Britain’s health regulator, Medicines and Healthcare products Regulatory Agency (MHRA), has come out in support of ‘made in India’ drugs.
In a recent move, European Union banned 700 generic medicines for alleged manipulation of clinical trials conducted by Indian company GVK Biosciences, but MHRA doesn’t agree fully to the ruling. “There is no evidence to suggest that these medicines are not safe and ineffective and people should continue to take their medicines,” MHRA’s spokesperson told HT via e-mail.
While UK is a member of the EU, all decisions made by the European Commission on the recommendation of the European Medicines Agency (EMA) are binding for all member states.
However, UK’s health regulator has decided to allow the marketing of selective number of drugs, out of the banned 700 drugs, which are deemed to be critical to the UK’s supply chain and their alternative sources are not readily available.
EU’s drug regulator, EMA, had examined the marketing authorisation given to over 1,000 generic drugs from EU member nations on the basis of bio-equivalence studies conducted by GVK Bio during the period between 2004 and 2014.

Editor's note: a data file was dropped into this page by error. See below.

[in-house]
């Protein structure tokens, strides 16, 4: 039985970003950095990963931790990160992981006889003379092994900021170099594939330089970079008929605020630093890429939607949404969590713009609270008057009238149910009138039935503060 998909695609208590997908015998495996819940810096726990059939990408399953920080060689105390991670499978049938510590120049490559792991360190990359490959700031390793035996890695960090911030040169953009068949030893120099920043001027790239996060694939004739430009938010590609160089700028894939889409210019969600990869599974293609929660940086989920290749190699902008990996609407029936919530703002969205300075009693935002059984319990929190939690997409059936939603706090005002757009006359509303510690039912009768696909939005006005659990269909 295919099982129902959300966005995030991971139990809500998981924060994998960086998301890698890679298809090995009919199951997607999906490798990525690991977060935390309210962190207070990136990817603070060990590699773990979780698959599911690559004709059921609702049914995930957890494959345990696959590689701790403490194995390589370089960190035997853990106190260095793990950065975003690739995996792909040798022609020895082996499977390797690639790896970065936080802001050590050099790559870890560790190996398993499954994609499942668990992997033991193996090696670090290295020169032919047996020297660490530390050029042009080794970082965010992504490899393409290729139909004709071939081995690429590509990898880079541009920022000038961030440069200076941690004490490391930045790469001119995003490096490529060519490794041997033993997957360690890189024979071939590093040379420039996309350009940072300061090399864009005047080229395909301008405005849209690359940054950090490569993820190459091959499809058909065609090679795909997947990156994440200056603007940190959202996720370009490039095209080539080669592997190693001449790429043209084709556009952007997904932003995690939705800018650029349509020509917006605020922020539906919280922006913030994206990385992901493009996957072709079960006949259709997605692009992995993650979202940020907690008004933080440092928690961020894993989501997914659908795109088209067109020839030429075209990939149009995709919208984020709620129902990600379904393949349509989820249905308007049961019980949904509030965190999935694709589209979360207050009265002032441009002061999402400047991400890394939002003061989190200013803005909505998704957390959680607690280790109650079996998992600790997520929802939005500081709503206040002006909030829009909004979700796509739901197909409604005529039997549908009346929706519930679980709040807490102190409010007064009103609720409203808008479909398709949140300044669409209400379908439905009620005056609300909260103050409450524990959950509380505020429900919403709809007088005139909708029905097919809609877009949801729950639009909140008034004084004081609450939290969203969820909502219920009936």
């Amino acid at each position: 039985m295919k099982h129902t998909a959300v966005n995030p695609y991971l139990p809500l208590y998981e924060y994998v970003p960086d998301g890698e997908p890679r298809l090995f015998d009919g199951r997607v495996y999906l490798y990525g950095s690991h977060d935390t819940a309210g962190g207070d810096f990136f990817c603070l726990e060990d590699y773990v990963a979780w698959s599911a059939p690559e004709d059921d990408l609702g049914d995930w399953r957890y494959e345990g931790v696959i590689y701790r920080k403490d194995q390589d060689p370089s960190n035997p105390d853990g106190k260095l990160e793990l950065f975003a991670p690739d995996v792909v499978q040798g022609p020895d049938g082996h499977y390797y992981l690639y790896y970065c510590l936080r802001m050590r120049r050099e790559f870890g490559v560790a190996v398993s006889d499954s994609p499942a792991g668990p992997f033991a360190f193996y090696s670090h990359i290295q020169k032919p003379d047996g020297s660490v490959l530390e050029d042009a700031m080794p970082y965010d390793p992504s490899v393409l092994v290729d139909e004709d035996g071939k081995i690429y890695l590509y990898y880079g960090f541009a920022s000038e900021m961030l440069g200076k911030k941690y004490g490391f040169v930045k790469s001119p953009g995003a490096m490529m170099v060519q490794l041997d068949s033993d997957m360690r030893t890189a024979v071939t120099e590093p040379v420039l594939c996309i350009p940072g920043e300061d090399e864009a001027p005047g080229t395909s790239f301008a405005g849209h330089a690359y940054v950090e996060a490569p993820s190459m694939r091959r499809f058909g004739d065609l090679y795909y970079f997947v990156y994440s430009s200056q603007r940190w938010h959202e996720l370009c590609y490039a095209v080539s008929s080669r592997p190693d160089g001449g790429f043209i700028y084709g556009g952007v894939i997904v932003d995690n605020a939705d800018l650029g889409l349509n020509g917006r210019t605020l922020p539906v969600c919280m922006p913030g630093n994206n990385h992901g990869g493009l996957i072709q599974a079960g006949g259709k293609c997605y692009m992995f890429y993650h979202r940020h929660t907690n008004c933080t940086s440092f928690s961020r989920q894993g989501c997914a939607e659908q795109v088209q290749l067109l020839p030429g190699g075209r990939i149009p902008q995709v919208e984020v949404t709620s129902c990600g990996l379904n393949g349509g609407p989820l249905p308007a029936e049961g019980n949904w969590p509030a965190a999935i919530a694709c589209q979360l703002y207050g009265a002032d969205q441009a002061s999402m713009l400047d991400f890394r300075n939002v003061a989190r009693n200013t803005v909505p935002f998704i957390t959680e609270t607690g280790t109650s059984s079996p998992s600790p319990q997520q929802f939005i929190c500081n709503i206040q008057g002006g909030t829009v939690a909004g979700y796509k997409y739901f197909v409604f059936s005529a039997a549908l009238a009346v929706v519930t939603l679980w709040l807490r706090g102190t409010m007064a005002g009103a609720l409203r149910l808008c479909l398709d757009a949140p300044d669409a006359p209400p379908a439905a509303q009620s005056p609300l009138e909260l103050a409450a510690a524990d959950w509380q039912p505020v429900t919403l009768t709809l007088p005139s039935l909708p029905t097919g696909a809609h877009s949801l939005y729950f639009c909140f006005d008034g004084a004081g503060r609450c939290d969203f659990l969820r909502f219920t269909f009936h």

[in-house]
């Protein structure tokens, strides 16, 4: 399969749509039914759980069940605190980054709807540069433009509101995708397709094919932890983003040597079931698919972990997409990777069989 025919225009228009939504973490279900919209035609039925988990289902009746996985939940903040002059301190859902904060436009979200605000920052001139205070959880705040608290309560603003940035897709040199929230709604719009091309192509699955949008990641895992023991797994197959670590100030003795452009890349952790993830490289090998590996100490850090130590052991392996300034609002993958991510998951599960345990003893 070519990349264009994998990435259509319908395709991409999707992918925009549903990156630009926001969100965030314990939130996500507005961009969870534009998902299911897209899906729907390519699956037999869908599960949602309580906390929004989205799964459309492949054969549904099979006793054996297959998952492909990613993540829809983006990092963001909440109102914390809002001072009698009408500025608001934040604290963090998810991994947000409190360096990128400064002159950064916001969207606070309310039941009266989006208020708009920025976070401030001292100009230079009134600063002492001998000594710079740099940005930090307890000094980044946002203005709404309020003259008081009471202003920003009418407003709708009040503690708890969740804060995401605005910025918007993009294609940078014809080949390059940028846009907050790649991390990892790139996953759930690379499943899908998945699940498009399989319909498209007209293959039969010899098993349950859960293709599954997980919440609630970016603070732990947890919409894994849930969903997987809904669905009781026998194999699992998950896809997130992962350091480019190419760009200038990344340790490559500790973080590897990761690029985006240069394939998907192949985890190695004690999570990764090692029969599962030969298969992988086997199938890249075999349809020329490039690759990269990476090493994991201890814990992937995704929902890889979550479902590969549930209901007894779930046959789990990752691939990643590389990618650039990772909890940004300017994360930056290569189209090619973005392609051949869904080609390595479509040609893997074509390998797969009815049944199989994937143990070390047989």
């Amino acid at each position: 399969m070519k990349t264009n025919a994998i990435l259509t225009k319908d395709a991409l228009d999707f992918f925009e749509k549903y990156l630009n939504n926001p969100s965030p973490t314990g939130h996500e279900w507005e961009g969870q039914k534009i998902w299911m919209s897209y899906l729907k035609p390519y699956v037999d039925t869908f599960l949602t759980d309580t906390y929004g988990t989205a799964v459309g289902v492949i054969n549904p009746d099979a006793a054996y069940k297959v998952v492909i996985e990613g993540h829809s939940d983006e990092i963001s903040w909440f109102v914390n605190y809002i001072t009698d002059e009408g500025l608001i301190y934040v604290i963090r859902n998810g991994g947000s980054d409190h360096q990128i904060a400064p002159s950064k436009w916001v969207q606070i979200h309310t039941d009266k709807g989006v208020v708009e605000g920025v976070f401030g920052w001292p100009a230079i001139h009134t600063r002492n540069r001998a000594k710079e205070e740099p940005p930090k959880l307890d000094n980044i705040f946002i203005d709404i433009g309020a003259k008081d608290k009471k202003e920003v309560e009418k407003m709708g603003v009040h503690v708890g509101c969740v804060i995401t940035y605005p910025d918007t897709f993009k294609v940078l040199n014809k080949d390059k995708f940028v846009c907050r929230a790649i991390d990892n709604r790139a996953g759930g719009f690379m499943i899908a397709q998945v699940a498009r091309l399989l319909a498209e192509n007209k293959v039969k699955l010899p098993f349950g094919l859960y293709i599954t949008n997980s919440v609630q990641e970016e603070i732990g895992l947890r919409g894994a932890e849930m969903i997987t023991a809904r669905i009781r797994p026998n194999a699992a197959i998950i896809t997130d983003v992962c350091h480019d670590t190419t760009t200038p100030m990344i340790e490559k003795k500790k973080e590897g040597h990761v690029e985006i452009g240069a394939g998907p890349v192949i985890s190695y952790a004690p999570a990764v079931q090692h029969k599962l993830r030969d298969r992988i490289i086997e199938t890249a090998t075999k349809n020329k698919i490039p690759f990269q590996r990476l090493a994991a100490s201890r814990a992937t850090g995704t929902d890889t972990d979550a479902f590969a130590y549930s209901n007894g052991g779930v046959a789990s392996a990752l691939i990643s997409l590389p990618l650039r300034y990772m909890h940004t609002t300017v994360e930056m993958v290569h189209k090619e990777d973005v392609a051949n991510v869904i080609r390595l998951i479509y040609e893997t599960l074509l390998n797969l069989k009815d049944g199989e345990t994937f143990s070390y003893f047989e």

For over 300 of them, sufficient supporting data was available. But the inspection revealed “data manipulation of electrocardiograms (ECGs) during the conduct of some studies of generic medicines, which appeared to have taken place over a period of at least five years,” EMA said in a statement earlier.
The ban is expected to hit Indian exports worth Rs 6,300 crore, according to the estimates by commerce ministry’s drug export arm, Pharmaceutical Export Promotion Council of India (Pharmexcil). Moreover, it will be for the first time that exports to EU will show a negative growth.